40 Rohingya villages burned in Myanmar since October: HRW

Human Rights Watch says it has identified 40 Rohingya villages in Myanmar’s Rakhine State that had buildings destroyed in October and November.

News Deskbdnews24.com
Published : 18 Dec 2017, 05:59 AM
Updated : 18 Dec 2017, 08:16 AM

This brings the total number of villages partially or completely destroyed since the military crackdown began in August up to 354, it said in a statement on Monday.

Satellite imagery analysis performed by the group showed that dozens of buildings were burned the week of Nov 23, when Myanmar and Bangladesh signed an agreement begin returning refugees in Bangladesh within two months.

An updated map of destruction of Rohingya villages in northern Rakhine State during October and November 2017. Digital Globe

“The Burmese army’s destruction of Rohingya villages within days of signing a refugee repatriation agreement with Bangladesh shows that commitments to safe returns were just a public relations stunt,” said Human Rights Watch Asia director Brad Adams.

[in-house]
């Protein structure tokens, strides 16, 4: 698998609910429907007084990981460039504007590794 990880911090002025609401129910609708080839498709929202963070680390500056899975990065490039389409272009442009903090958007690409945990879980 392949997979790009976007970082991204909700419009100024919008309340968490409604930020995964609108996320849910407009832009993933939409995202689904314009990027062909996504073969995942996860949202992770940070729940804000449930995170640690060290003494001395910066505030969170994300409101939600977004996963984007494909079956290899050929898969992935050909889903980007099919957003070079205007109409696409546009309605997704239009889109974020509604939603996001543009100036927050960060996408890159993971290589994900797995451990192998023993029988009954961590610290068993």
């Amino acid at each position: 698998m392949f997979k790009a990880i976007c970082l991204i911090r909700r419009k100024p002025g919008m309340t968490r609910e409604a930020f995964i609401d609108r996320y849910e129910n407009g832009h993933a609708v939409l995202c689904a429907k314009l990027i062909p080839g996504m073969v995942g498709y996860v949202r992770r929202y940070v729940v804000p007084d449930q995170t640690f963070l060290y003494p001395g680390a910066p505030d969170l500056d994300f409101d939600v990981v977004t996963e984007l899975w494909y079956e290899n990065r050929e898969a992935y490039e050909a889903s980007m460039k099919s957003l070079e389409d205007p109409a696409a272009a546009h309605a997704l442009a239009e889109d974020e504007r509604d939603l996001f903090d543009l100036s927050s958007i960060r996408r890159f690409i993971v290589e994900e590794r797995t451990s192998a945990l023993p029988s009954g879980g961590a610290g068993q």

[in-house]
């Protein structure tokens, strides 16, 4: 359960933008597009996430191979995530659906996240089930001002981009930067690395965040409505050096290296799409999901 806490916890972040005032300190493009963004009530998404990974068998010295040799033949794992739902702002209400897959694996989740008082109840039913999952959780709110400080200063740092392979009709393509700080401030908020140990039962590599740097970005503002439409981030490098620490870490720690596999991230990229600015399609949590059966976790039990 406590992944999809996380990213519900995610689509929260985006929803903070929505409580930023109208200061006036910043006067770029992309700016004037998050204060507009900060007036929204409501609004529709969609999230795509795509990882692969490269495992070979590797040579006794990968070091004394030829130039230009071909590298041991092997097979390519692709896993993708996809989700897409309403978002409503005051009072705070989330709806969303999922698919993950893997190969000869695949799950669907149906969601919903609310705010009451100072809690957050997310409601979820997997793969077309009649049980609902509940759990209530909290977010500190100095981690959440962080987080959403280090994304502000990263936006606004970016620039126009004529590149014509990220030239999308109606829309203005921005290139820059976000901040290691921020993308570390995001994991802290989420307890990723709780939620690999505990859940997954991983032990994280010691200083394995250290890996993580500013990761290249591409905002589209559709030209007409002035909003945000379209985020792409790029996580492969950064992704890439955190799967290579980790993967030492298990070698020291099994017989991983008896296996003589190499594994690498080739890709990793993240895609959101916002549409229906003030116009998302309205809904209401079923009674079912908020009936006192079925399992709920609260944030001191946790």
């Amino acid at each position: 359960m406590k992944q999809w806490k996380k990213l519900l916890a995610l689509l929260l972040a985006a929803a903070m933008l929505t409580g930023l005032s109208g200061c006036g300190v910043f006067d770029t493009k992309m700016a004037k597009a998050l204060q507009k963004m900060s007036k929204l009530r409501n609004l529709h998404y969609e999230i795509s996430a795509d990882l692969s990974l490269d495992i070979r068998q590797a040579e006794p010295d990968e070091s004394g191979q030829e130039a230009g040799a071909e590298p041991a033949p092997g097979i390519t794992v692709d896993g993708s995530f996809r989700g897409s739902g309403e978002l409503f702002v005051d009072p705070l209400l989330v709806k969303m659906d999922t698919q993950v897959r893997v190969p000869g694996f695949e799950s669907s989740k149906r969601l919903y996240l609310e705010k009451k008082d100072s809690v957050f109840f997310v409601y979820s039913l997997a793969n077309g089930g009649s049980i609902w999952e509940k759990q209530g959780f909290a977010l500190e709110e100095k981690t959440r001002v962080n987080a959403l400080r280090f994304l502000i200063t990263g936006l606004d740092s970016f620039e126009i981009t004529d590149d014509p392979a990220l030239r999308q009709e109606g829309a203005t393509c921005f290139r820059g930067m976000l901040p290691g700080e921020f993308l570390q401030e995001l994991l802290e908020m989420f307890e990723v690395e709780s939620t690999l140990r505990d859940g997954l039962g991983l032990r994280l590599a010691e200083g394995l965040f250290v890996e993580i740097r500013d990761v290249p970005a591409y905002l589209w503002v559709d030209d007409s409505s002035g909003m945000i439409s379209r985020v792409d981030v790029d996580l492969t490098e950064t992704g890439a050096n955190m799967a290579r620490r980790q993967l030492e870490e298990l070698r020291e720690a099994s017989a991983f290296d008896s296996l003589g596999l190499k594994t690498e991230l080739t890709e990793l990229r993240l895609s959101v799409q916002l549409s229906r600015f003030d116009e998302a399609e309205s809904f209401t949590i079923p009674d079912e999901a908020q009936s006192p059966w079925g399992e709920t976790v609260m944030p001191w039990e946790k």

“The satellite imagery shows what the Burmese army denies: that Rohingya villages continue to be destroyed. Burmese government pledges to ensure the safety of returning Rohingya cannot be taken seriously.”

This photo taken on Sep 11 from Bangladesh's Cox's Bazar, which is separated by the Naf River from Myanmar's Rakhine state, shows burning houses. Photo: mostafigur rahman/bdnews24.com

The latest reports in the statement occurred between Nov 25 and Dec 2, when an active fire was spotted at Myo Mi Chang village in Maungdaw on and four villages were damaged.

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“The UN Security Council and concerned governments shouldn’t continue to stand by as evidence of continuing attacks on the Rohingya community comes to light,” Adams said.

“Targeted sanctions need to be imposed now against those responsible for ordering and carrying out crimes against humanity.”

An estimated 655,000 Rohingyas have fled across the border from Myanmar since Aug 25, when armed insurgent attacks killed 11 members of the Myanmar security forces. Some 400,000 Rohingya refugees were already living in Bangladesh prior to the recent influx, having crossed the border to escape persecution at various points in the past few decades.